The U.S. Department of Homeland Security deployed its Automated Indicator Sharing (AIS) system in March to enable the exchange of cyber threat intelligence among private and public organizations. Their motivation is clear: to increase the breadth and speed of information sharing in order to help all types of organizations act more quickly and better defend themselves against emerging threats.
The concept of sharing information to fight common adversaries is nothing new. It’s similar to the Griffin Book or the blacklist used by casinos to identify known cheaters. The casinos share information on shady characters with the gaming board or Griffin Investigations, and they disseminate that information to all casinos so they can identify and ban cheaters. It's a great idea – share the intelligence and everybody (but the cheater) wins. And in the case of casinos fighting criminals in physical locations, it makes all the sense in the world.
There is almost unanimous agreement among security professionals that cyber threat information is similarly valuable to their organizations. However, digging deeper into the attitudes and implementation barriers to sharing that information unveils myths and significant reticence that make it a lot less simple than it might sound.
The known but evolving threat
In theory, the idea of sharing threat intelligence to fight cybercrime makes a lot of sense. But the problem in cybersecurity is that you're not dealing with known individuals, you’re dealing with anonymous adversaries that are capable of rapid change.
In casinos, if Dom “Roll Star” Spinale decided to get a new name and bag the aviator sunglasses, chances are he'd still be recognizable – and most likely sitting at a craps table. When you bring the same approach to the cybersecurity world, you don't have a photo, a name, a defined M.O. or any other clues as to who is on the other end. Instead, you have the type of attack (malware, phishing, ransomware), an IP range and maybe an email. So what you’re sharing are file hashes, IPs to block, and maybe known email addresses. All really important, but clearly not as easy to pinpoint as a specific person with a set of defined habits or physical features that are impossible to mask from facial recognition technology that many casinos use today.
Additionally, unlike in casinos, cyber threats are capable of multiplying and morphing at a breakneck pace. As everything shifts to digital, there’s a seemingly endless supply of new threats and possible attack vectors. Monitoring for and blocking known threats is something that every organization should be doing, but it’s not as effective as it once was. By the time a threat signature is identified and shared, there’s ample opportunity for it to be masked again. And if the bad guys are getting the same threat feed as everyone else – which happens – they have real-time visibility into whether they're getting caught and can quickly change their tactics. We’re giving them real-time feedback into what’s working and what’s not so they can adjust on-the-fly.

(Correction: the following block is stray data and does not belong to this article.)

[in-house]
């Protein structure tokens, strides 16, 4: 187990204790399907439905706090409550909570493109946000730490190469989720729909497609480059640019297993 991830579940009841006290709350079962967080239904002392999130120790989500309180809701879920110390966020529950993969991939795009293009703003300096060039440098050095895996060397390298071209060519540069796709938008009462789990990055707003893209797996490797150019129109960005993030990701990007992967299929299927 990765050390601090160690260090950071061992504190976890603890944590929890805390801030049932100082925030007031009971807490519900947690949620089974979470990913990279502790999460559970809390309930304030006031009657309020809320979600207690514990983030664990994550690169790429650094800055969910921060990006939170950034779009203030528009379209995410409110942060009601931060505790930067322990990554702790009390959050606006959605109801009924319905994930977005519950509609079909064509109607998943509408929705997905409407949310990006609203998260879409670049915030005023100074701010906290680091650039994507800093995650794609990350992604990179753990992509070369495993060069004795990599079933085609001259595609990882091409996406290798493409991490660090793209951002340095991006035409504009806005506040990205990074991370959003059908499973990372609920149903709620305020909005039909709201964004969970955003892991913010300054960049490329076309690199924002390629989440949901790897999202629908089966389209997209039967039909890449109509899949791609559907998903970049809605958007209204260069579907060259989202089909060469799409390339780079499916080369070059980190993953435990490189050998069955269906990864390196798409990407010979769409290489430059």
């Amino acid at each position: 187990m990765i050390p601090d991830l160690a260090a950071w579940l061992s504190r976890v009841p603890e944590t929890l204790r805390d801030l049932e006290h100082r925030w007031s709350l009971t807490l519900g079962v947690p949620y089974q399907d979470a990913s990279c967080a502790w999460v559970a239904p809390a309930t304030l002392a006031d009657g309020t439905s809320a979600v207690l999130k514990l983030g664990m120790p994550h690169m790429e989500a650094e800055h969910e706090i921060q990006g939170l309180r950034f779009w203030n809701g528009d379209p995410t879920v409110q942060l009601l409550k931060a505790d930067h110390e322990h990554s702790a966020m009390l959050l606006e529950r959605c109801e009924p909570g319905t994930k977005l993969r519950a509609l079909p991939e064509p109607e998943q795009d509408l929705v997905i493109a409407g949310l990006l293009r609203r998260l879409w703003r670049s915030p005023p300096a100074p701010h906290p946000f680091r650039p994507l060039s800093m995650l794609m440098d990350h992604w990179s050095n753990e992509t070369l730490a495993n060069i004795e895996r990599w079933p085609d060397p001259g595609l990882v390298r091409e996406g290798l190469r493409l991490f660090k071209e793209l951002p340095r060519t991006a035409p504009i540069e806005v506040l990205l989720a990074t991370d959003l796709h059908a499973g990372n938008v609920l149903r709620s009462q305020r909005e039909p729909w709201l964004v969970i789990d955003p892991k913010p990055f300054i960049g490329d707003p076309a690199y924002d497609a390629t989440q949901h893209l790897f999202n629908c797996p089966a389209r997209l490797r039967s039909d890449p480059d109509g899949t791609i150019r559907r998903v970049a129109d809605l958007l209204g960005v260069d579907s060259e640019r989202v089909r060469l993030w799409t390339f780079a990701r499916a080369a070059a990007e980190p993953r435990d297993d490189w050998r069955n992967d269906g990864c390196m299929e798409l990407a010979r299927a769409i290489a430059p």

Without a doubt, threat intelligence sharing takes on a new level of complexity when we start talking about malicious systems instead of people. While many organizations want to benefit from collective threat intelligence, they are reticent about sharing back. This makes perfect sense when you consider the potential consequences of sharing attack information that could be connected back to a company. Were that to happen, you'd be broadcasting to the world that:
- My company was targeted in an attack that made it through my detection systems.
- The vulnerability that precipitated a breach is an open door to everyone else.
- I may now be required to report this breach.
Add to that the fact that sharing threat intelligence could also be informing the bad guys’ next attacks, and it can be hard for organizations to see the upside.
Where do we go from here?
As cyber threats grow and evolve, organizations have been focused on the “what.” We dwell on what information we’d be willing to share, knowing that adversaries have the power to use that information against us.
Perhaps what we should be doing is focusing more on the “how.” How do we share information in a way that empowers organizations to collectively fight back?
While I don’t have all the answers, here are a few thoughts for consideration:
What if threat feeds were only machine-to-machine accessible? For instance, if the threat intelligence was shared in a machine-readable format to a SIEM, then only the companies that have detection systems could use that information. It's unlikely that a scammer is going to buy an expensive system to check their work. The question then becomes about how those systems report back to the people in charge of them.
What if we could completely de-couple the organization from the threat, and there was no way to associate the two? There is a fine line between how much information is needed to be useful, and how much puts an organization’s concealed identity at risk. Still, cracking this code would allay many fears about providing intelligence back to the mother ship.
What if opt-in isn’t the right way to go about information sharing? When companies need to opt in to share data, overabundance of caution may get the best of them. On the other hand, if they’re already sharing information (albeit anonymously), would that change their mindset?
Each of these questions are deeper discussions in themselves. Please share your thoughts in the comments.